News 23 May 2017
Matua Shane Jones has shared his gratitude to the Ministry of Foreign Affairs and Trade (MFAT), for enabling him to find part of his heritage during his three year post as New Zealand’s Pacific Economic Ambassador.
Dignitaries, politicians, businesspeople and other Pacific contacts gathered at The University of Auckland’s Fale Pasifika on Monday to send off the vibrant and dynamic Matua, whose work in the region has impacted many.
The former Cabinet Minister says he has enjoyed his time as Pacific Ambassador during which he has become more knowledgeable and experienced in foreign affairs and Pacific issues.
Of Maori descent (Te Aupouri and Ngai Takoto), as well as having English, Welsh and Croatian ancestry, Matua says his time in the role has also put him in touch with his whakapapa in the Pacific.
His efforts in the region over the past three years include leading initiatives to achieve sustainable management for the tuna resource in the Pacific; engaging with Pacific leaders and forming strong regional relationships; leading educational Pacific Futures forums to create domestic awareness around regional issues; and advocating for Pacific labour mobility initiatives and the PACER Plus trade agreement, which will be signed by Pacific leaders in June.
Matua’s ability to connect with a diverse range of stakeholders and communities was evident at his farewell attended by approximately 200 guests.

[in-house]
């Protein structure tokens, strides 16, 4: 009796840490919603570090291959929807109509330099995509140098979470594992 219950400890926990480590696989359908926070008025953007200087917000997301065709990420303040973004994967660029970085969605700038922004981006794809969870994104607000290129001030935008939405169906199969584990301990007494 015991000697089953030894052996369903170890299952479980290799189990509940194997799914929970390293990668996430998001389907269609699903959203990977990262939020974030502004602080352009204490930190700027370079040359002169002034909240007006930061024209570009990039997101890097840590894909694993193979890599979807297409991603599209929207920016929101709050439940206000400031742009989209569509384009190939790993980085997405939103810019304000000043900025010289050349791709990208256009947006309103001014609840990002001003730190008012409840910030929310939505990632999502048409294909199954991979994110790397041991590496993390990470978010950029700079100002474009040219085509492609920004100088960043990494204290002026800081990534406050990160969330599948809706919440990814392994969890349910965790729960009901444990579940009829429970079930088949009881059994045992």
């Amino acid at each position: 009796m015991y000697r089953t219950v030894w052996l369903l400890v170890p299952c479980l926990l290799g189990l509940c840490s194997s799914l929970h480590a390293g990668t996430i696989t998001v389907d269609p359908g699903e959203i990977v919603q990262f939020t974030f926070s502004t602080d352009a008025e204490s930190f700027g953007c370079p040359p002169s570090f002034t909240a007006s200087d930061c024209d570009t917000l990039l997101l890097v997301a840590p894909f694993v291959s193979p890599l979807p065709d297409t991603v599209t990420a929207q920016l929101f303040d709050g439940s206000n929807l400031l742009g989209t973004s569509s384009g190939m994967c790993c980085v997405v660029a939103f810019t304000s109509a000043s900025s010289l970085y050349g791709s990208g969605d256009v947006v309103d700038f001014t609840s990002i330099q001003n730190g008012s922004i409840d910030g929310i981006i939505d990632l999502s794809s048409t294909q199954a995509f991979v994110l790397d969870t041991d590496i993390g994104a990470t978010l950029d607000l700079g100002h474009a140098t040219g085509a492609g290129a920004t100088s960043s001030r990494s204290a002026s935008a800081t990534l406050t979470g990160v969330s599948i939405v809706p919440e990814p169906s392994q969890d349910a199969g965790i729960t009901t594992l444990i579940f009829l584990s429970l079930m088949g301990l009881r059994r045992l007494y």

Pacific Cooperation Foundation (PCF) Chief Executive Officer Laulu Mac Leauanae performed the Master of Ceremony duties, introducing guest speakers, including former Foreign Affairs Minister, Honorable Murray McCully MP.
Mr McCully says Matua has impacted many areas in the region, but it is fisheries where he has instigated the most change.
Matua has carried the debate on the need to sustain the tuna industry and for Pacific countries to protect their valuable resources from threats from afar, Mr McCully says.
“Dare I say it, the debate has been largely won and while there is a lot of work to be done, there is a lot of progress in place, and the political buy-in is there.”
Mr McCully paid thanks to Matua and for “showing the face of New Zealand, as we wish to be shown to the rest of the Pacific”.
Andrew Needs, the Assistant Secretary of MFAT’s Pacific Branch also spoke at the event, listing Matua’s many achievements, and how MFAT will miss all that he contributes.
“Matua is a leader in his own right, he has a big personality, and genuine expertise – we are lucky to have all of that in Shane Jones.”
Rachel Afeakai Taumoepeau spoke on behalf of the business and Pasifika communities, and shared the impact their Maori brother has had on them, before inviting members of the Tongan community to waiata.
Matua has set the bar high in his capacity as Pacific Ambassador, and no doubt he will continue to do so in whatever he does next.
His contract officially ends on May 31.
(Main picture caption: Shane Jones with his fiancee Dot Pumipi at his farewell.)